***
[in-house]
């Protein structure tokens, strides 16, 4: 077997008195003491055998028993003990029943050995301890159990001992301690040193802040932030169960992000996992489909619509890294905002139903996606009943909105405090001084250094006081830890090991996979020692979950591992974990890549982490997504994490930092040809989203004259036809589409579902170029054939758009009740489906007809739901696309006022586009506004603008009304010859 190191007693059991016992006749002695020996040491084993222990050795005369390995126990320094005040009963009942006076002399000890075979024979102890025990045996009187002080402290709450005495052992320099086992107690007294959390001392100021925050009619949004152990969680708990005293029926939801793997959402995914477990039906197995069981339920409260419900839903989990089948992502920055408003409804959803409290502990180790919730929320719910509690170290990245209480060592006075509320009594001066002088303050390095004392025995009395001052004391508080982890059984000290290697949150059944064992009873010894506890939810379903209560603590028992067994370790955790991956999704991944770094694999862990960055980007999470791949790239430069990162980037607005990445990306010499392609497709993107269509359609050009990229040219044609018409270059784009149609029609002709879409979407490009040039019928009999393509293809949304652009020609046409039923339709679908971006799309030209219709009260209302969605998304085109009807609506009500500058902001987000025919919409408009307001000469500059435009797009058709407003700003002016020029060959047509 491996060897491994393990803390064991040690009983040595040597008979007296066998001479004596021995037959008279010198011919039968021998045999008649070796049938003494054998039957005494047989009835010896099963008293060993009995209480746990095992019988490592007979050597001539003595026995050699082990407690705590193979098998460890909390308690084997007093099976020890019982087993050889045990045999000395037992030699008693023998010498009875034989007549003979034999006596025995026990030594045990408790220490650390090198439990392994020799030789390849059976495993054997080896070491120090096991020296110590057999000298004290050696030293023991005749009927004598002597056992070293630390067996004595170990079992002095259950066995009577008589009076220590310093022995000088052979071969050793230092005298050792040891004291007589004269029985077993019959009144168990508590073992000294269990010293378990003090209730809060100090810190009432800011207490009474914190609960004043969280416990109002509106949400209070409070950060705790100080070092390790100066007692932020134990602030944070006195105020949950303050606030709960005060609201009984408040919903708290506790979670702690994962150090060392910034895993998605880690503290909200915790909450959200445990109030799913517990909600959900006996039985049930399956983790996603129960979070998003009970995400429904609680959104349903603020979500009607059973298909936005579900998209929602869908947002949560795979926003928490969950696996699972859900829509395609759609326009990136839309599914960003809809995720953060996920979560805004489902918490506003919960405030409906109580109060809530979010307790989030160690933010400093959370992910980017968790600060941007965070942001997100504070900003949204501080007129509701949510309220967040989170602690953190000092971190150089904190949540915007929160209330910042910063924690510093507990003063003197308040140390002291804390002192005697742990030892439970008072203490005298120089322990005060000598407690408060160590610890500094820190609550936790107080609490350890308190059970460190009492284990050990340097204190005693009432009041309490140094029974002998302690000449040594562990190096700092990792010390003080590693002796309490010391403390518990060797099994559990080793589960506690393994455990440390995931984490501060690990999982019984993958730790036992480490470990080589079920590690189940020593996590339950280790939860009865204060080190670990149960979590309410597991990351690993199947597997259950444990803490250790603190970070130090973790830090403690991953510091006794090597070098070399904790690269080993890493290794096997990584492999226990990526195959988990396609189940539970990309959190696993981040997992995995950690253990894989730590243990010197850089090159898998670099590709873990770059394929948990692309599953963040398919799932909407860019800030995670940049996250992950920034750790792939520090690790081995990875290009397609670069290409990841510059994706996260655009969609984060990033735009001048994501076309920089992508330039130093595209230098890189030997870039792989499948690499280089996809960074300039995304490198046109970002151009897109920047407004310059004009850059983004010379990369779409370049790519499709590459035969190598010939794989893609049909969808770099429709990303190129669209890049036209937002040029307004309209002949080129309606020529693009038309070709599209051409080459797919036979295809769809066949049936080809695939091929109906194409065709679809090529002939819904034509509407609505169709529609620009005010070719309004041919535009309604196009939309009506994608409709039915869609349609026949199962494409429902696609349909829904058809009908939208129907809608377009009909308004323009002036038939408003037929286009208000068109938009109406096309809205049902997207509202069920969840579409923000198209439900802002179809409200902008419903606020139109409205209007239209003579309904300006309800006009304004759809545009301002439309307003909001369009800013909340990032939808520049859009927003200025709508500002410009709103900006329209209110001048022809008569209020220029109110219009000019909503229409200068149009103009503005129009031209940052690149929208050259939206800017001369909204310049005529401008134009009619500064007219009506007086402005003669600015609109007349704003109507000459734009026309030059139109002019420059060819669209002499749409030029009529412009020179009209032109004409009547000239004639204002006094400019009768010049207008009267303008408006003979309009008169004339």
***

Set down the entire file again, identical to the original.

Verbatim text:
[in-house]
């Protein structure tokens, strides 16, 4: 077997008195003491055998028993003990029943050995301890159990001992301690040193802040932030169960992000996992489909619509890294905002139903996606009943909105405090001084250094006081830890090991996979020692979950591992974990890549982490997504994490930092040809989203004259036809589409579902170029054939758009009740489906007809739901696309006022586009506004603008009304010859 190191007693059991016992006749002695020996040491084993222990050795005369390995126990320094005040009963009942006076002399000890075979024979102890025990045996009187002080402290709450005495052992320099086992107690007294959390001392100021925050009619949004152990969680708990005293029926939801793997959402995914477990039906197995069981339920409260419900839903989990089948992502920055408003409804959803409290502990180790919730929320719910509690170290990245209480060592006075509320009594001066002088303050390095004392025995009395001052004391508080982890059984000290290697949150059944064992009873010894506890939810379903209560603590028992067994370790955790991956999704991944770094694999862990960055980007999470791949790239430069990162980037607005990445990306010499392609497709993107269509359609050009990229040219044609018409270059784009149609029609002709879409979407490009040039019928009999393509293809949304652009020609046409039923339709679908971006799309030209219709009260209302969605998304085109009807609506009500500058902001987000025919919409408009307001000469500059435009797009058709407003700003002016020029060959047509 491996060897491994393990803390064991040690009983040595040597008979007296066998001479004596021995037959008279010198011919039968021998045999008649070796049938003494054998039957005494047989009835010896099963008293060993009995209480746990095992019988490592007979050597001539003595026995050699082990407690705590193979098998460890909390308690084997007093099976020890019982087993050889045990045999000395037992030699008693023998010498009875034989007549003979034999006596025995026990030594045990408790220490650390090198439990392994020799030789390849059976495993054997080896070491120090096991020296110590057999000298004290050696030293023991005749009927004598002597056992070293630390067996004595170990079992002095259950066995009577008589009076220590310093022995000088052979071969050793230092005298050792040891004291007589004269029985077993019959009144168990508590073992000294269990010293378990003090209730809060100090810190009432800011207490009474914190609960004043969280416990109002509106949400209070409070950060705790100080070092390790100066007692932020134990602030944070006195105020949950303050606030709960005060609201009984408040919903708290506790979670702690994962150090060392910034895993998605880690503290909200915790909450959200445990109030799913517990909600959900006996039985049930399956983790996603129960979070998003009970995400429904609680959104349903603020979500009607059973298909936005579900998209929602869908947002949560795979926003928490969950696996699972859900829509395609759609326009990136839309599914960003809809995720953060996920979560805004489902918490506003919960405030409906109580109060809530979010307790989030160690933010400093959370992910980017968790600060941007965070942001997100504070900003949204501080007129509701949510309220967040989170602690953190000092971190150089904190949540915007929160209330910042910063924690510093507990003063003197308040140390002291804390002192005697742990030892439970008072203490005298120089322990005060000598407690408060160590610890500094820190609550936790107080609490350890308190059970460190009492284990050990340097204190005693009432009041309490140094029974002998302690000449040594562990190096700092990792010390003080590693002796309490010391403390518990060797099994559990080793589960506690393994455990440390995931984490501060690990999982019984993958730790036992480490470990080589079920590690189940020593996590339950280790939860009865204060080190670990149960979590309410597991990351690993199947597997259950444990803490250790603190970070130090973790830090403690991953510091006794090597070098070399904790690269080993890493290794096997990584492999226990990526195959988990396609189940539970990309959190696993981040997992995995950690253990894989730590243990010197850089090159898998670099590709873990770059394929948990692309599953963040398919799932909407860019800030995670940049996250992950920034750790792939520090690790081995990875290009397609670069290409990841510059994706996260655009969609984060990033735009001048994501076309920089992508330039130093595209230098890189030997870039792989499948690499280089996809960074300039995304490198046109970002151009897109920047407004310059004009850059983004010379990369779409370049790519499709590459035969190598010939794989893609049909969808770099429709990303190129669209890049036209937002040029307004309209002949080129309606020529693009038309070709599209051409080459797919036979295809769809066949049936080809695939091929109906194409065709679809090529002939819904034509509407609505169709529609620009005010070719309004041919535009309604196009939309009506994608409709039915869609349609026949199962494409429902696609349909829904058809009908939208129907809608377009009909308004323009002036038939408003037929286009208000068109938009109406096309809205049902997207509202069920969840579409923000198209439900802002179809409200902008419903606020139109409205209007239209003579309904300006309800006009304004759809545009301002439309307003909001369009800013909340990032939808520049859009927003200025709508500002410009709103900006329209209110001048022809008569209020220029109110219009000019909503229409200068149009103009503005129009031209940052690149929208050259939206800017001369909204310049005529401008134009009619500064007219009506007086402005003669600015609109007349704003109507000459734009026309030059139109002019420059060819669209002499749409030029009529412009020179009209032109004409009547000239004639204002006094400019009768010049207008009267303008408006003979309009008169004339």